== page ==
Also not shown here, they mentioned their own electronic suspension damping system. Called Trail Tronic, it was invented in 2006 and 2007 for Trek, but at that time no one wanted to have a battery on their bike. It electronically locks out the fork or shock, then automatically opens up when you hit a bump. They seemed to have a renewed interest in it, what with systems from Rockshox/Lapierre and Magura hitting the market and all.

german-a-kilo-slr-light-trapezoidal-suspension-fork01

With all the electronics looking forward, it’s comforting to know they’re still making their parallelogram Kilo suspension forks, and they’re some of the lightest suspension forks in the world…as light as 1,098g!

They said Dean Titanium Bikes is their U.S. distributor, and that they’ll get some OEM spec on Ellsworth bikes for 2015.

German-A.de

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J N H
J N H
8 years ago

Whilst I’m unlikely to ever buy any, I love German A and their gloriously over engineered everything. The bike industry would be very boring without companies like this.

ObligatedToSay
ObligatedToSay
8 years ago

Bit of a blast from the past – the KiLO reminds me of the old AMP forks. I know that inverted forks have come back, but I still think of the Halson’s from back in the day.

dirk
8 years ago

Ah yes, the SANDMAN fork.

MikeC
MikeC
8 years ago

Looks like already a blown seal on the left leg of the new fork. Ohlins seals, perhaps…?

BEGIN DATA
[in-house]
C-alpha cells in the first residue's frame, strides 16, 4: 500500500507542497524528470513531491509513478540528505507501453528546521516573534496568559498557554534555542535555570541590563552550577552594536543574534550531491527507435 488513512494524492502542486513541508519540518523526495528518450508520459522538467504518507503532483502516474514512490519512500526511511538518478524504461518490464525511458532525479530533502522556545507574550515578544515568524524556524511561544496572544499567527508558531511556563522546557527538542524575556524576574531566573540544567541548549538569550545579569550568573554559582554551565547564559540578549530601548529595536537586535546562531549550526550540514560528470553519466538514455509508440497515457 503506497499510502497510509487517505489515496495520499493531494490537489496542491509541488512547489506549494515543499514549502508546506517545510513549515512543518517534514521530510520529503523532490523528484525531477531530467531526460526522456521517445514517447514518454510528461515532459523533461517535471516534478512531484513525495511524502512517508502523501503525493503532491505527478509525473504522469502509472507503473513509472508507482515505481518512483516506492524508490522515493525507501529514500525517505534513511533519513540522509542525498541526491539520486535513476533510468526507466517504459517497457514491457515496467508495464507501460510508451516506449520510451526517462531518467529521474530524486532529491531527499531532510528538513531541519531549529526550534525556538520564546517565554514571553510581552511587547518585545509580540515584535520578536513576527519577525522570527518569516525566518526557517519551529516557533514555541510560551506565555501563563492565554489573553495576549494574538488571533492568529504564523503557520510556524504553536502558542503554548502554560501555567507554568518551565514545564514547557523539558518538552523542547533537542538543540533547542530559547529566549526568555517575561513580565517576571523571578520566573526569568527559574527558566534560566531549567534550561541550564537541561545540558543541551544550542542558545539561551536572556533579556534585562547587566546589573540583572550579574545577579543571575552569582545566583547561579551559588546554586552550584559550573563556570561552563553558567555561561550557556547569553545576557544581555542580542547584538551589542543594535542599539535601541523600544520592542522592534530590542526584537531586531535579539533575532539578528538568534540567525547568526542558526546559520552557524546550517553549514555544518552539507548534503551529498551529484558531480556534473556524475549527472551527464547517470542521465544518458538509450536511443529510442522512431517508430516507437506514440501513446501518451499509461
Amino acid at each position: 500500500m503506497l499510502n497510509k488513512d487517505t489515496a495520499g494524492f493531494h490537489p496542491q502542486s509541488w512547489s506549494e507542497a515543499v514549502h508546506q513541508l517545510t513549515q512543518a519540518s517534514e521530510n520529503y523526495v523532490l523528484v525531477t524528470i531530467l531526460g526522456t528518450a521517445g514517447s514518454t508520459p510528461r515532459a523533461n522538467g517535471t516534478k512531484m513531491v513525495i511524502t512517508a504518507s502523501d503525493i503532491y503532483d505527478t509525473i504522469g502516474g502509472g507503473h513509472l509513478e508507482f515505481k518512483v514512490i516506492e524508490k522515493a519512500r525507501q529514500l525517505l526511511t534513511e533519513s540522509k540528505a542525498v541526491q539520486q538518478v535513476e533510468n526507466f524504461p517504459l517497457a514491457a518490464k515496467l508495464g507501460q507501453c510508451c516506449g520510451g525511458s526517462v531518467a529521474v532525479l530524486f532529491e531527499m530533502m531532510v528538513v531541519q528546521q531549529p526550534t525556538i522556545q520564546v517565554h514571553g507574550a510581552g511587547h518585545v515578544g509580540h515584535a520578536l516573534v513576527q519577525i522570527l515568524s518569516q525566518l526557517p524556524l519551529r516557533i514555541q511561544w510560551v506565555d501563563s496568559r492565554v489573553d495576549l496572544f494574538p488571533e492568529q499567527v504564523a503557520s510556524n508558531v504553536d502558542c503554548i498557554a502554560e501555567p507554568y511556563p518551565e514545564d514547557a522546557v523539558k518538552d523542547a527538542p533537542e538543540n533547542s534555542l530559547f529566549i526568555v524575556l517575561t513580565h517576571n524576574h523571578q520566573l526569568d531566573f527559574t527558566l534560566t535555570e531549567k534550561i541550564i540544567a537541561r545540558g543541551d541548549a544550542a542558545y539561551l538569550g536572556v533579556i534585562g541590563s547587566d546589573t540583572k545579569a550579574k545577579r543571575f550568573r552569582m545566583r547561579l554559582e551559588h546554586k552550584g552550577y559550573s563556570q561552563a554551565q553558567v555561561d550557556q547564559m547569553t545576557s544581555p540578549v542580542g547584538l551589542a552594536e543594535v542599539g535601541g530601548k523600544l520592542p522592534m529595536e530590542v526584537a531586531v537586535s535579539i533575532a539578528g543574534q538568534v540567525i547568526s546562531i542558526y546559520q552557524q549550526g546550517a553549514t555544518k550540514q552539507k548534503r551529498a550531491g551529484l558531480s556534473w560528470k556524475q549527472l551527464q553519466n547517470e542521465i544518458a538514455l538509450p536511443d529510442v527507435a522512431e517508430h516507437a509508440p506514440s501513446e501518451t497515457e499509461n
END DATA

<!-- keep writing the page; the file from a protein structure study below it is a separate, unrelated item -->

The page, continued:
slamman
8 years ago

OMG, whats a load of….

Leonardo
Leonardo
8 years ago

@dirk

This is not the Sandman fork. The Sandman fork Is manufactured by a generic manufacturer in Taiwan that sells to companies to rebrand as their own!

hellsheadbanger
hellsheadbanger
8 years ago

They have been selling the fat bike version of the flame for a couple years already.

scentofreason
scentofreason
8 years ago

Rode one of the old amps for 7 years, back in the day. Great cc fork. At 6’4″ 22lbs, it took a beating. Love to have one of the kilo, nice to know they have a us dealer now…

Tim
Tim
8 years ago

I don’t like how their “tapered” steerers are not tapered. It looks like they invested a lot of money in machining fork crowns from a certain size of billet block back before 1.5″ lower races became standard, and are now stuck with their decision.
It’s also weird how 100 percent of the offset on the inverted forks is in the dropout. People forget that forks are also a type of rotating weight- they rotate when you turn them. The original Halson inverted forks also had all of their offset in the crown, and they were noticeably harder to turn than forks of similar weight with all their offset in the dropouts (for example, Manitou).
The Kilo is seriously rad, though. Would love to try one out. Just wish it had a 1.5″ steerer…

Bastian
Bastian
8 years ago

@ Tim:
The design of the 1.5″ lower race is a special idea. Normally the forces of riding and breaking are going through the (tapered) steerer into the crown and down through the fork(or the other way around). With the bearing seat on the crown the forces are going directly from the Frame to the fork. So they are able to use a carbon steerer because this part is nearly force free!